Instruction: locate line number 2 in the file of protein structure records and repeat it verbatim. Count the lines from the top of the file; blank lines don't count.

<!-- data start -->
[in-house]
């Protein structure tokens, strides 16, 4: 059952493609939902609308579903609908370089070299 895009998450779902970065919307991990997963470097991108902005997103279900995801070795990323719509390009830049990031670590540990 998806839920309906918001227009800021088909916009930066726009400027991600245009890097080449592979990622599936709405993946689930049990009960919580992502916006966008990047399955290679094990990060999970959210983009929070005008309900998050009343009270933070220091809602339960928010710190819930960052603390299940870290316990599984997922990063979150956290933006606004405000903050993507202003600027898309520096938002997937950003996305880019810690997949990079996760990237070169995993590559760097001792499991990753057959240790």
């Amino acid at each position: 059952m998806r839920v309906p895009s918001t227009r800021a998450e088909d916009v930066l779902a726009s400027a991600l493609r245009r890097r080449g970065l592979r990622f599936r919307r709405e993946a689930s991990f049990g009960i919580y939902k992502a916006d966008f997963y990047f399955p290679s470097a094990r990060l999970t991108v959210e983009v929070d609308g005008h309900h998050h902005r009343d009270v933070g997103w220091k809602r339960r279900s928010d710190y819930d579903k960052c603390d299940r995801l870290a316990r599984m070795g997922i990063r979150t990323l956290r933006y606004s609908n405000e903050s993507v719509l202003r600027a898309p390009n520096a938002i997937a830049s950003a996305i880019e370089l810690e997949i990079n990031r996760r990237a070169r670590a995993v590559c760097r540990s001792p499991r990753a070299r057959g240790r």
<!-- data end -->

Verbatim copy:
């Protein structure tokens, strides 16, 4: 059952493609939902609308579903609908370089070299 895009998450779902970065919307991990997963470097991108902005997103279900995801070795990323719509390009830049990031670590540990 998806839920309906918001227009800021088909916009930066726009400027991600245009890097080449592979990622599936709405993946689930049990009960919580992502916006966008990047399955290679094990990060999970959210983009929070005008309900998050009343009270933070220091809602339960928010710190819930960052603390299940870290316990599984997922990063979150956290933006606004405000903050993507202003600027898309520096938002997937950003996305880019810690997949990079996760990237070169995993590559760097001792499991990753057959240790």